Dave Richards AA7EE

July 3, 2012

An Air-Spaced Variable Capacitor With Brass Vanes

I think I might be closing in on the ideal variable capacitor for a VFO.  This arrived in the mail yesterday from an eBay seller:

The capacitance swing is 9-50pF with wide gaps between the vanes.  Rotation is fairly smooth, though the bearings could use a re-lube. Brass is a good metal for the vanes, as it has a lower temperature coefficient than aluminum.  However, this particular capacitor interested me because the fixed vanes are brass, while the moving vanes are aluminum. Why not all brass?  This would mean that as the vanes are engaged and the capacitance increases, more of the aluminum vanes will be meshed with the brass vanes, meaning that the temperature coefficient of the capacitor will increase.

Why would you need a variable capacitor that has a (positive) temperature coefficient that increases with decreasing frequency?

According to the seller this was a National Radio part, so I’m sure there was a good reason.  I need to put my thinking cap on. I should have cleaned it up a little more for it’s photo op, but it’s still quite a looker:

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3 Comments »

  1. Dissimilar metals, when submerged in an electrolyte, produce electricity. With the capacitor shielded in a watertight housing, your QRP transmitter would be self-powering. Think, man – think! ;-)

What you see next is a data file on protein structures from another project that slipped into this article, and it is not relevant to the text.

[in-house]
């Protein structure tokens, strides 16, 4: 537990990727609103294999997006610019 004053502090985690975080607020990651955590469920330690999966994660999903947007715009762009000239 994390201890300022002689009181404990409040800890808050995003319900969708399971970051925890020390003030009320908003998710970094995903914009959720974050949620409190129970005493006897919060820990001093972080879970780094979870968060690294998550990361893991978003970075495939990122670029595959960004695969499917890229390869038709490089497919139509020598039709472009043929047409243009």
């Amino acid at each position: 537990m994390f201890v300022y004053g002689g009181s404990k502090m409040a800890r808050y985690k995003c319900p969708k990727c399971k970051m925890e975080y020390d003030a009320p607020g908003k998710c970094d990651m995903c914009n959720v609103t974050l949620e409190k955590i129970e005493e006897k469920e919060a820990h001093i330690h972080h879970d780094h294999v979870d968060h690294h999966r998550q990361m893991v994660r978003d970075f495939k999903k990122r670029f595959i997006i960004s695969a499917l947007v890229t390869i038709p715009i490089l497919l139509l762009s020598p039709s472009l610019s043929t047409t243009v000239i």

Comment by John AE5X — July 3, 2012 @ 5:15 pm | Reply

    • Brilliant minds must think alike, John. I’ve used several of these over the years and never could figure out why they used different metals. Perhaps you should make a YouTube video of a receiver in operation with the capacitor submerged in electrolyte and list it under “Free Energy.” You would get dozens of “Likes” and positive comments from the free energy and perpetual motion crowd. :)

      Comment by Mick Bradford — December 6, 2012 @ 4:00 pm | Reply

  2. The smallest plate of a capacitor determines area A (where electric lines of force are perpendicular to the plates). Even if aluminium vanes become larger due to thermal expansion the effective area of a capacitor is that of the brass vanes. You can observe that pivot determining distance d is brass. Therefore the net temperature coefficient is 2 alpha – alpha = alpha, where alpha is the linear thermal expansion coefficient of brass. This Al-brass capacitor is simply cheaper than a full brass.

    Comment by Peter — March 22, 2014 @ 2:06 pm | Reply


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